This month’s Hidden Gem is like a set of car keys- usually hidden in plain sight. Microsoft Access has been part of the main set of programs shipped with Office for well over a decade now, but it’s one of the least-used programs in the suite – even though you may well have paid for it and installed it. There are two reasons why:
- 1) Many small businesses muddle through by using Excel for all their data needs
- 2) And there is a perception – now largely false – that Access requires lots of complicated programming to get to use it properly, even for simple tasks.
It’s time we had another look at Access, and put it to work in your business.
The Target: Access 2010
Whereabouts: Included in Microsoft Office Professional
Modus Operandi: Powerful data management and excellent reporting for unlimited applications across your business.
Access is a database program. Just like Excel, it allows you to enter data and then do lots of useful things with it. However, Excel is fundamentally a single grid of data and is designed for handling figures. Extending its use to the complete management of your business data is rather like using a kitchen knife to undo a screw: we’ve all done it, but it’s the wrong tool for the job, and sooner or later it won’t work properly.
When to use Access
Here are some typical cases when you will have to forsake Excel for Access:
- Lots of data: Excel is limited to around one million lines – which sounds like a lot; but can soon be used up by every client, order and line-item in your business.
- Decision or rules-based validation: Excel will find it hard – although not impossible – to produce complex data handling rules. It can take multiple rows or columns to install logic such as “If box A contains B and box C contains D but E is more than 8, then add F to box G” (which, incidentally, is the sort of logic required to create a purchase rewards scheme).
- Custom interfaces and user-dependent actions: Excel does now have powerful form-filling capabilities, but Access allows for complete interface designs, so that everyone in your business can have dashboards which present them with just the information they need, in just the way which will be useful to them. Furthermore, these interfaces are ‘active’ and can change according to input. For example, something as common and easy to explain as “If a user can’t enter a postcode, open more fields to enter a full address” is impossible in Excel.
- Big updates: Want to change lots of data at once? Excel will need some time for slow chugging away, whereas Access will gobble through your data with ease.
- Attaching files: And what if you want to embed files, links or other assets in individual data fields? Excel will allow you to link to external web pages, but that’s about it. Access data structures mean you can embed and retrieve all sorts of business documents right there in your database.
If you’re not convinced, here are just a few of the problems which everyone in business faces, which Access can solve, but Excel can’t:
- Similar, but not identical data: “The White Horse Pub” and “White Horse Pub, The” are identical to you and me, and can be to Access too. Excel would see them as different records, and never show reports combining the two.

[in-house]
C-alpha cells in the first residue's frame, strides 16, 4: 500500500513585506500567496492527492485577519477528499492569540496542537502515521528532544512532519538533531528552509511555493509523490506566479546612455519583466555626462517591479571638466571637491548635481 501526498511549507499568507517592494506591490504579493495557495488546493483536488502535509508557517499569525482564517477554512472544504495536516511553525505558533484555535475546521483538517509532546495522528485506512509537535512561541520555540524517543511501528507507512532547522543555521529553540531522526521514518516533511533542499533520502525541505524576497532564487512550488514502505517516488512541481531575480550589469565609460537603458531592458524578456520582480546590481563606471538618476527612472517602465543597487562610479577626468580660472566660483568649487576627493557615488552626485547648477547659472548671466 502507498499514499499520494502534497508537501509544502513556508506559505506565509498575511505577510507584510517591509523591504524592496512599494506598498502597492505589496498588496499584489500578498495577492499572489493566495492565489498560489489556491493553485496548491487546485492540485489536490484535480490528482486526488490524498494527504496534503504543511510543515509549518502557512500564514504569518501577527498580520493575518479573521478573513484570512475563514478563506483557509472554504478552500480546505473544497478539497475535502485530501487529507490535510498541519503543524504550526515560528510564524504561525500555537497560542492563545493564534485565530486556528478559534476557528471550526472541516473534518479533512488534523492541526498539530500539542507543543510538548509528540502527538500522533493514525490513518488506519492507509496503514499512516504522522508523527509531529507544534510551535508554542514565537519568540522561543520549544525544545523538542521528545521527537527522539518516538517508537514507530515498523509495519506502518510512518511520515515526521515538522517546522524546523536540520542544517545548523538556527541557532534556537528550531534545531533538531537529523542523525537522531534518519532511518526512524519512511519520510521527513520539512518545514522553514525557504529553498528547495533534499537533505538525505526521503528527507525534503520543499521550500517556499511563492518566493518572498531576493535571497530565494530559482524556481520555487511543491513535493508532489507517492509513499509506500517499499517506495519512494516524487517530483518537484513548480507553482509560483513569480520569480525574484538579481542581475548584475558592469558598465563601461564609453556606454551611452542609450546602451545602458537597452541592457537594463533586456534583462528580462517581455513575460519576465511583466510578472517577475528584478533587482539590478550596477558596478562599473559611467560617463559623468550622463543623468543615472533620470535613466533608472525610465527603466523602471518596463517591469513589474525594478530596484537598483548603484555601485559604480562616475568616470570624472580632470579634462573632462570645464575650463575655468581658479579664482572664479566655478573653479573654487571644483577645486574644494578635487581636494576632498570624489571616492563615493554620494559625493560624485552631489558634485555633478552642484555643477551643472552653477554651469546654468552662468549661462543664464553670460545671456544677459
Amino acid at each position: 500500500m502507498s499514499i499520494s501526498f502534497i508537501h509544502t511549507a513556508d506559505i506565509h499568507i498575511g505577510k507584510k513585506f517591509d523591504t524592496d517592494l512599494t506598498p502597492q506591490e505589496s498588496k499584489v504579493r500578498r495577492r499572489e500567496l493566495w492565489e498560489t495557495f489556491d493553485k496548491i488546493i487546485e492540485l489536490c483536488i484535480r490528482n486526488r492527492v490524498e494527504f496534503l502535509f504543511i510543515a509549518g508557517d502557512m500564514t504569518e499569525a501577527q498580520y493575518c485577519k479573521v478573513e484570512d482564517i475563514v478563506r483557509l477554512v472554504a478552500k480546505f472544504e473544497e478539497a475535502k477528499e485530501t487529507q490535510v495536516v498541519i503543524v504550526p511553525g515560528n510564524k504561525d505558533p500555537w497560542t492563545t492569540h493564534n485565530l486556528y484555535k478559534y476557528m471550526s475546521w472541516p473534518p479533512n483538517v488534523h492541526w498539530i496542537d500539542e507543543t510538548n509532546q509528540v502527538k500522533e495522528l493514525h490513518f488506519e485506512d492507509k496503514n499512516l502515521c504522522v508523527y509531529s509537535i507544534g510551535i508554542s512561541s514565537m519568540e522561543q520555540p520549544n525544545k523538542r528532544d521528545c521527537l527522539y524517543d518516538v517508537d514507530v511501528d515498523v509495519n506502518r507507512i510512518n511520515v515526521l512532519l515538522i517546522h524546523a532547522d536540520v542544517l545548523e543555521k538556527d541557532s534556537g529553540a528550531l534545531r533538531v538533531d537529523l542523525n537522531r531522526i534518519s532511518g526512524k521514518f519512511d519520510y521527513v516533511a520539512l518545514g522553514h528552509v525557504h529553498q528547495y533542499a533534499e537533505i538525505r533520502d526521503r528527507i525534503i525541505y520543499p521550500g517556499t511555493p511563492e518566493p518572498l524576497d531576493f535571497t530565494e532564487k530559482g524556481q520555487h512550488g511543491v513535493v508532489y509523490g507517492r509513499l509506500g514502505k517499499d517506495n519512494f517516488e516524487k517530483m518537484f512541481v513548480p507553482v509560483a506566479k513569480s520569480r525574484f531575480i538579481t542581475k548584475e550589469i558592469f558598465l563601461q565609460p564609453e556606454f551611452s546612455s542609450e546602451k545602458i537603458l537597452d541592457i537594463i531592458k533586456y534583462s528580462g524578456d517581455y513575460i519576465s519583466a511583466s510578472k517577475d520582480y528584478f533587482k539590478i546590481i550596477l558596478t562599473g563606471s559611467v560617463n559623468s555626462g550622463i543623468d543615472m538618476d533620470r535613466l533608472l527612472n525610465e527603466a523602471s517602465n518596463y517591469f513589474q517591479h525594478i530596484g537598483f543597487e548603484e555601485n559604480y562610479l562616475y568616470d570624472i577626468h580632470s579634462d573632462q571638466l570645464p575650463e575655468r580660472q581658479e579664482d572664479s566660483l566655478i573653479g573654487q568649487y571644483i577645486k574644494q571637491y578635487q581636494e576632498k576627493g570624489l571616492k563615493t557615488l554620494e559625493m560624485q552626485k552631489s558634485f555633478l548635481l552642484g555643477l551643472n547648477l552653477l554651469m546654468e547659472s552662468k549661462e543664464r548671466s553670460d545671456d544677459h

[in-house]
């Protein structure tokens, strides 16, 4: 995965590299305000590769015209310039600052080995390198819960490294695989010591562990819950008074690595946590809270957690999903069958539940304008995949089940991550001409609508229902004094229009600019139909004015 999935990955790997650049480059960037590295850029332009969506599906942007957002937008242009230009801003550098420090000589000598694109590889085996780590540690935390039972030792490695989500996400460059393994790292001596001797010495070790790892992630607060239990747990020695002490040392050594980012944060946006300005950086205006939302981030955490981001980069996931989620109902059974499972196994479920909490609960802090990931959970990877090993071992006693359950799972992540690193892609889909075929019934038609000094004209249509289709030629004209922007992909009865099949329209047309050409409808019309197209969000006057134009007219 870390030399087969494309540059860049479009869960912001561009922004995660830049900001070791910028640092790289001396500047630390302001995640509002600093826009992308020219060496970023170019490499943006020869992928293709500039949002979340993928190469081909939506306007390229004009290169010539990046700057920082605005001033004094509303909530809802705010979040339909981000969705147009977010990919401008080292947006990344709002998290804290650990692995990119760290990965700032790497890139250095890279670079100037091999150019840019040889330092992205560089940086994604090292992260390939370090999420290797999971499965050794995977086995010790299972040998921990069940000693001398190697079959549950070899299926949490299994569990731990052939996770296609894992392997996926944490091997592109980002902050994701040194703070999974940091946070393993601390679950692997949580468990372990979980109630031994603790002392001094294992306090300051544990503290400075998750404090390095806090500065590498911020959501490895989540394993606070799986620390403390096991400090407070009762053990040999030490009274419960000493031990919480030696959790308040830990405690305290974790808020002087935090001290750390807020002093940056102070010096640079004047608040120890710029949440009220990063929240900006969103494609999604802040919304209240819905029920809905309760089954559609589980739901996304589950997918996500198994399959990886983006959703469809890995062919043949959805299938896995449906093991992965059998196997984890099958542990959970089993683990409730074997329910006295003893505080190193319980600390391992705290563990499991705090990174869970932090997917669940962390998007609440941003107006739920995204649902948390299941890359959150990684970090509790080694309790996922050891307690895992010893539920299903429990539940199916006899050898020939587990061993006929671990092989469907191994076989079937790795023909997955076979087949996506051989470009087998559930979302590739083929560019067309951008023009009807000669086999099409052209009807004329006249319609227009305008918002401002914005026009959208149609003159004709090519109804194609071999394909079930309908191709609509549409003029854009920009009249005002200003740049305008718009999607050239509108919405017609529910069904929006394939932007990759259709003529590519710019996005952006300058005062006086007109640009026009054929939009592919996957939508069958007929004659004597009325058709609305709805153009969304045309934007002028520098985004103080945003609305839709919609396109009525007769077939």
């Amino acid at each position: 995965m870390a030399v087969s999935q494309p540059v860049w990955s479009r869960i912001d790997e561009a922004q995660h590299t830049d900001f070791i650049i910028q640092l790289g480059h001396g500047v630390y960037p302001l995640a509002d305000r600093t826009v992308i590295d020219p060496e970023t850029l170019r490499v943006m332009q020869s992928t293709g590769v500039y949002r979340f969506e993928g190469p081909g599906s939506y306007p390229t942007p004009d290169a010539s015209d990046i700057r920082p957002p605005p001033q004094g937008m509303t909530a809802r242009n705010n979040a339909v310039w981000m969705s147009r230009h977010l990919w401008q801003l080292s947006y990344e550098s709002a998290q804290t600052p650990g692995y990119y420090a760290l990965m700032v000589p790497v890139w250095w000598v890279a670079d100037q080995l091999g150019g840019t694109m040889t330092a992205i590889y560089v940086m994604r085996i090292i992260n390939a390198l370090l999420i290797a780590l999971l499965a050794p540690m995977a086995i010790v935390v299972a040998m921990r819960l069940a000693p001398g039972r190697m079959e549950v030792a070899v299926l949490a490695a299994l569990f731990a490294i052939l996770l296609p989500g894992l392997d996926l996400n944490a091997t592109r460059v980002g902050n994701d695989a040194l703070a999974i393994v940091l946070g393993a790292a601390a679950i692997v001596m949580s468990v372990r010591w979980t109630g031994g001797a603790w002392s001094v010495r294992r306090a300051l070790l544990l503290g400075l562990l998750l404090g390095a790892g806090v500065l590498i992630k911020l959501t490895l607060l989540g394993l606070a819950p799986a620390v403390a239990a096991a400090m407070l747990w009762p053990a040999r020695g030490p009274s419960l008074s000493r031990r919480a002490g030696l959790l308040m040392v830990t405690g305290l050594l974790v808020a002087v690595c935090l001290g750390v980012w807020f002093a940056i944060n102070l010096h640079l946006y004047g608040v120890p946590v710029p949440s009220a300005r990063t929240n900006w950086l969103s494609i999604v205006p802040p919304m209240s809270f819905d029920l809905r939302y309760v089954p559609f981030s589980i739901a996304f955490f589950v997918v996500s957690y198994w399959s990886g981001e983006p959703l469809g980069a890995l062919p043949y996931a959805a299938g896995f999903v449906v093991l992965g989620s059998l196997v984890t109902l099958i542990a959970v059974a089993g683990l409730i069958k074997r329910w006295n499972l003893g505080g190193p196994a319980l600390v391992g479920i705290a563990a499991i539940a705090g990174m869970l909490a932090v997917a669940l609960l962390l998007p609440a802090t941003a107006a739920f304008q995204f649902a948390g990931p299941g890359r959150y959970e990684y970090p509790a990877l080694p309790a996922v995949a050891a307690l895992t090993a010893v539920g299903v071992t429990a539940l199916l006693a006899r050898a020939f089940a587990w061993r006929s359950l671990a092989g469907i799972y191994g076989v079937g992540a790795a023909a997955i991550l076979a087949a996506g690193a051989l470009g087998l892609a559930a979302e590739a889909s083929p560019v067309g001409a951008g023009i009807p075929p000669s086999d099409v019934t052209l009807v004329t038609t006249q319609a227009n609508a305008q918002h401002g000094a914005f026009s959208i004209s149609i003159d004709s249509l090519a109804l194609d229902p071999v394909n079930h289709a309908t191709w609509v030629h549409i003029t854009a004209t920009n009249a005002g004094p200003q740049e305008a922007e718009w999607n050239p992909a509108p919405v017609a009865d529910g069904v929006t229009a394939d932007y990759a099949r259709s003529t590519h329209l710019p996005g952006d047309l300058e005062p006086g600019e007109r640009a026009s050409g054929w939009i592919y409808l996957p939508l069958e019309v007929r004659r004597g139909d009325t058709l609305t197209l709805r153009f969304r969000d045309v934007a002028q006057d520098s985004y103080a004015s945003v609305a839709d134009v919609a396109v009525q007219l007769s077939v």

- Illegal data: If someone enters a client number incorrectly in a form, Access can look it up in real-time and spot that it’s the number for another client. Excel would let it go – and that often means wrongly printed invoices and late payments!
- Yesterday’s data: With people sharing and swapping Excel spreadsheets, there’s never just one version of the truth. In an Access database, changes you make are available to everyone, immediately. Nobody’s stuck using outdated information.
Get Started Fast
But what about all the programming? It’s true that a fully bespoke Access database, customised to every requirement of your business will demand a bit of work – but that’s true of Excel, too.
More importantly, there is a wealth of templates available for a range of common business applications – this screenshot is from the Sales Pipeline template which will track and value your client opportunities.
Other instant-install templates include expenses, a contact manager and billed-time lists.
Under the magnifying glass...
There are plenty more reasons to try Access – here are just three:
1) Get data from anywhere, and view it anywhere, too: Access comes fully equipped to connect to other data sources – even non-Microsoft and web-based data sources, so you can mix third-party sources (a supplier database, or local maps, for example) with your own in-house information. Equally, your database will connect to the web, allowing you to view raw datasets or full reports from anywhere, and even take input from colleagues, suppliers and clients who don’t have Access themselves.
2) Endlessly customisable functionality: As well as instant visual designs for your forms, interfaces and dashboards, you can also layer on menus, buttons and functions to better match the natural processes by which you work. Put reports in the order you would use them; move from customer details straight to their order history, or put common tasks right upfront in a top-level menu: Access is effectively a build-your-own-software tool.
3) Lots of building blocks: Even beyond pre-designed templates, you can construct elaborate logic systems which match your business processes without getting your hands dirty with raw code. A raft of tools called IntelliSense give you the building blocks of logical database construction, along with helpful suggestions based on thousands of previous implementations, to help you build reliable, scalable and powerful queries and reports.